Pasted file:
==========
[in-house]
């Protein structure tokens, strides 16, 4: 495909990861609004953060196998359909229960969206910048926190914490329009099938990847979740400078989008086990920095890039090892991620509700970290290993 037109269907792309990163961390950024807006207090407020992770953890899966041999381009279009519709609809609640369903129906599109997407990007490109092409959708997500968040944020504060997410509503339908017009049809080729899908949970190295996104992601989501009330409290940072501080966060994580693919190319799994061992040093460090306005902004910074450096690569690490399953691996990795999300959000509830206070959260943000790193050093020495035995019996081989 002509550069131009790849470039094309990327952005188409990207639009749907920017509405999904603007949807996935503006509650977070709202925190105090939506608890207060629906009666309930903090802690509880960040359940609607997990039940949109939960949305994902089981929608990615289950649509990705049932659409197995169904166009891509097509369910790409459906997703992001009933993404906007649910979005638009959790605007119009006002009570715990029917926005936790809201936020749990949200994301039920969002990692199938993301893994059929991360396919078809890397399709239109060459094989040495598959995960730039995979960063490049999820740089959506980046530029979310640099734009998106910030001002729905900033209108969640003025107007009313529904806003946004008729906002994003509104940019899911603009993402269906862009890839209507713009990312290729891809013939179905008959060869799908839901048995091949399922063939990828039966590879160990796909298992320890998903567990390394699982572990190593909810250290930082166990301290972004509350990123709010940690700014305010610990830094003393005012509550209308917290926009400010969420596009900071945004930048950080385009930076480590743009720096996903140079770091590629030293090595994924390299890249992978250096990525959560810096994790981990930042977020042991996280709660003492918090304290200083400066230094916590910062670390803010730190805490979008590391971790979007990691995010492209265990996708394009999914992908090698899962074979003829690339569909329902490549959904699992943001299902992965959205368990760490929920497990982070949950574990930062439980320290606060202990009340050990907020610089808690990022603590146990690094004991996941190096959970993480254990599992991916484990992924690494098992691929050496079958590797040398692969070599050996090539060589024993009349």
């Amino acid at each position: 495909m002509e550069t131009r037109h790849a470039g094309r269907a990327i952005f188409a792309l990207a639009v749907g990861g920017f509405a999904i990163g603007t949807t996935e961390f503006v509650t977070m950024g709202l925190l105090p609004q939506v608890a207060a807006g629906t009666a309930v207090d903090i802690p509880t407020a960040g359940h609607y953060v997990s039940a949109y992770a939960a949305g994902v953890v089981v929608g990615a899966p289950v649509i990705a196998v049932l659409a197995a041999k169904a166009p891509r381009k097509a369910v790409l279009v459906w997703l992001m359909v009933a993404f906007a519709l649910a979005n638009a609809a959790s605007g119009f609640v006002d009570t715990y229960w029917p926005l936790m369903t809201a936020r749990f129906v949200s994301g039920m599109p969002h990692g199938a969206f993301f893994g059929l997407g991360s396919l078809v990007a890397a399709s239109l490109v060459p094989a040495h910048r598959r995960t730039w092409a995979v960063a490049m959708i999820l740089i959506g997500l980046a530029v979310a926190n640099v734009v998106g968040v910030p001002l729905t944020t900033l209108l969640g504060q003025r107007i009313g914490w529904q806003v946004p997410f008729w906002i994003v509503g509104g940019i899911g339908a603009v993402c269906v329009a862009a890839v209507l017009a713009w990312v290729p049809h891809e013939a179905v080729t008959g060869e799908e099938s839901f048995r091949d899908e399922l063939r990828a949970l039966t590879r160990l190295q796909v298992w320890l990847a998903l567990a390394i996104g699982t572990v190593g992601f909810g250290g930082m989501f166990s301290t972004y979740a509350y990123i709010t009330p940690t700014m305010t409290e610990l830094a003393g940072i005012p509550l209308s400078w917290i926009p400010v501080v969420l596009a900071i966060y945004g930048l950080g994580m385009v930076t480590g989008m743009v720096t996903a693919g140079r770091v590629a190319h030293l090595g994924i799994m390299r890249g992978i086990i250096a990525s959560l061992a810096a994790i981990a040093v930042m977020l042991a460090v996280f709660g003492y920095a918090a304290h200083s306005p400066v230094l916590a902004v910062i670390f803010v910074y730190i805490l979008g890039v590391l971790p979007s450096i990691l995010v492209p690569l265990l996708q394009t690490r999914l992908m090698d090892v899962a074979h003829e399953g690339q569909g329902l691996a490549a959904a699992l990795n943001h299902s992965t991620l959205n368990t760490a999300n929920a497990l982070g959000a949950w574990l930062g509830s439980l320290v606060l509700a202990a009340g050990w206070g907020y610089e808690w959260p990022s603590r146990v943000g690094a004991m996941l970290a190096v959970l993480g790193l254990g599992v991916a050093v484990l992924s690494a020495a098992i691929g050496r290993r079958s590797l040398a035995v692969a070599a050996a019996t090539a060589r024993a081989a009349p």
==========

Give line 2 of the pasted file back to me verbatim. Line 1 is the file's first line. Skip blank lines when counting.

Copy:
């Protein structure tokens, strides 16, 4: 495909990861609004953060196998359909229960969206910048926190914490329009099938990847979740400078989008086990920095890039090892991620509700970290290993 037109269907792309990163961390950024807006207090407020992770953890899966041999381009279009519709609809609640369903129906599109997407990007490109092409959708997500968040944020504060997410509503339908017009049809080729899908949970190295996104992601989501009330409290940072501080966060994580693919190319799994061992040093460090306005902004910074450096690569690490399953691996990795999300959000509830206070959260943000790193050093020495035995019996081989 002509550069131009790849470039094309990327952005188409990207639009749907920017509405999904603007949807996935503006509650977070709202925190105090939506608890207060629906009666309930903090802690509880960040359940609607997990039940949109939960949305994902089981929608990615289950649509990705049932659409197995169904166009891509097509369910790409459906997703992001009933993404906007649910979005638009959790605007119009006002009570715990029917926005936790809201936020749990949200994301039920969002990692199938993301893994059929991360396919078809890397399709239109060459094989040495598959995960730039995979960063490049999820740089959506980046530029979310640099734009998106910030001002729905900033209108969640003025107007009313529904806003946004008729906002994003509104940019899911603009993402269906862009890839209507713009990312290729891809013939179905008959060869799908839901048995091949399922063939990828039966590879160990796909298992320890998903567990390394699982572990190593909810250290930082166990301290972004509350990123709010940690700014305010610990830094003393005012509550209308917290926009400010969420596009900071945004930048950080385009930076480590743009720096996903140079770091590629030293090595994924390299890249992978250096990525959560810096994790981990930042977020042991996280709660003492918090304290200083400066230094916590910062670390803010730190805490979008590391971790979007990691995010492209265990996708394009999914992908090698899962074979003829690339569909329902490549959904699992943001299902992965959205368990760490929920497990982070949950574990930062439980320290606060202990009340050990907020610089808690990022603590146990690094004991996941190096959970993480254990599992991916484990992924690494098992691929050496079958590797040398692969070599050996090539060589024993009349």